Indonesia’s environment minister on Monday rebuffed conservationists who want the government to add secondary forests to its moratorium on issuing new licences to use land designated as primary forest.
Announced in May 2011, the first two-year moratorium was applauded as an important step in reducing deforestation and greenhouse gas emissions, and it has been extended three times.
Environmental groups like Greenpeace and the World Resources Institute have urged the government to strengthen and extend the ban to include secondary forests - areas that were cleared, but where woody vegetation has again taken over.
Minister of Environment and Forestry Siti Nurbaya Bakar has told the Thomson Reuters Foundation that extending the moratorium to secondary forests could undermine the country’s economic development goals.
“We have to think about it, because Indonesia has a huge population and we’re still in the progress of developing,” she said.
Bakar said the government’s main priority is assessing which land may be licenced for development, while deciding on the designation of secondary forests may come later.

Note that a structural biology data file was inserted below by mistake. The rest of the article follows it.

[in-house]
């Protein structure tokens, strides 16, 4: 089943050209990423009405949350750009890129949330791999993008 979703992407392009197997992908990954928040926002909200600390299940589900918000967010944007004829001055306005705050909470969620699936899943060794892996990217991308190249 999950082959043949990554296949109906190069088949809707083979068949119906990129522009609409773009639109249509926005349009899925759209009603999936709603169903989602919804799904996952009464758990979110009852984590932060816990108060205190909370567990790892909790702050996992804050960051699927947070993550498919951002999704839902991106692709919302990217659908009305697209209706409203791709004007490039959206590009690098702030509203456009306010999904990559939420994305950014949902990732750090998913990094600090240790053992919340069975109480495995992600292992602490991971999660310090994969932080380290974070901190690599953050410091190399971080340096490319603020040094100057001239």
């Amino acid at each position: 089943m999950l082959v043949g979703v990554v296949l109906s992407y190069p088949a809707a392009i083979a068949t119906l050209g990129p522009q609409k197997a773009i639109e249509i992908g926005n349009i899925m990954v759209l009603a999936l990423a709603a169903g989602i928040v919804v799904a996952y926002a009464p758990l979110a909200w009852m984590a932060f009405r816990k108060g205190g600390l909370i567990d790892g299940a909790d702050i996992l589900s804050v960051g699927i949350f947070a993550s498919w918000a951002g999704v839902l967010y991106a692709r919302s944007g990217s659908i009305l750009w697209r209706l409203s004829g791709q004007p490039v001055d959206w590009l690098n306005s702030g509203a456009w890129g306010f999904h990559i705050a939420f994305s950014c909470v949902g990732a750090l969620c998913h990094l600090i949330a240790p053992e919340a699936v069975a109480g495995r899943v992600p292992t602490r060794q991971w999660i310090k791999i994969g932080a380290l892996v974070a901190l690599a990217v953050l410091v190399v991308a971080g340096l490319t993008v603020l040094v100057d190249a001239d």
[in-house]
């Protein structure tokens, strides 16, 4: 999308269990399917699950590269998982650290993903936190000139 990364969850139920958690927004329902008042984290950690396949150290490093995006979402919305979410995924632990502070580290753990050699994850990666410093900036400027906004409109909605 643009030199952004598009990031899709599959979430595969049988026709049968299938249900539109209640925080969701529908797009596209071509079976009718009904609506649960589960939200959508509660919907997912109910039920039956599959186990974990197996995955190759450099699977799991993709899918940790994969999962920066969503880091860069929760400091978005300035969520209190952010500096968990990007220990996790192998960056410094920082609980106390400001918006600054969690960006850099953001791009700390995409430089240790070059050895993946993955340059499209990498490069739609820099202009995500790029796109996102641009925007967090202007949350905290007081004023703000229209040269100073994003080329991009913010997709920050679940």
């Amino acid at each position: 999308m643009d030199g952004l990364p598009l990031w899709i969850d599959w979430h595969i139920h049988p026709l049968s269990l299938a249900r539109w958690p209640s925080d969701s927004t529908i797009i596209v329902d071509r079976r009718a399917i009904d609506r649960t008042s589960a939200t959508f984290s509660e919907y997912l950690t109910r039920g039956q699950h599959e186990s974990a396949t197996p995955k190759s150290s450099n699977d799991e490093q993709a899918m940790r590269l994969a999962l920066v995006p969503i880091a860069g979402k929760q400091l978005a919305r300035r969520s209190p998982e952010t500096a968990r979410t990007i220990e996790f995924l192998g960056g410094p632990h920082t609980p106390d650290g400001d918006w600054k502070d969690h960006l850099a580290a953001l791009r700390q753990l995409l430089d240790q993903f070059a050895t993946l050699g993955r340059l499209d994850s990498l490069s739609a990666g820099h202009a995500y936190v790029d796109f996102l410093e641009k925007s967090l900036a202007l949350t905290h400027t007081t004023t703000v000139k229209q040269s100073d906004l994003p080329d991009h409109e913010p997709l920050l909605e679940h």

“Secondary forests is a secondary priority,” she said.
Home to the world’s third-largest tropical forests, Indonesia is also the biggest palm oil producer. Environmentalists blame much of the forest destruction on land clearance for the crop.
We have to think about it, because Indonesia has a huge population and we’re still in the progress of developing.
Siti Nurbaya Bakar, minister of environment and forestry , Indonesia
The 2011 moratorium was part of a $1 billion deal with the Norwegian government to help Indonesia reduce forest clearing. By November 2016, the moratorium covered an area of more than 66 million hectares (163 million acres).
But deforestation and forest fires continue to blight many parts of the country, while revisions to the moratorium have lacked transparency, according to environmental campaigners.
The exemption of secondary forests and patchy law enforcement, have hindered the moratorium’s progress, they say.
Forest cover loss in Indonesia remains high, according to the Global Land Analysis and Discovery (GLAD) lab at the University of Maryland.
Peaking in 2012 at 928,000 hectares (2.3 million acres), forest cover loss dropped to about 500,000 hectares in 2013 before increasing in 2014 and 2015 to 796,500 hectares and 735,000 hectares, respectively, according to GLAD.
Despite this, last year Bakar called for a permanent moratorium on issuing new licenses to use land designated as primary forest and peatland.
This story was published with permission from Thomson Reuters Foundation, the charitable arm of Thomson Reuters, that covers humanitarian news, women’s rights, trafficking, property rights, climate change and resilience. Visit http://news.trust.org)
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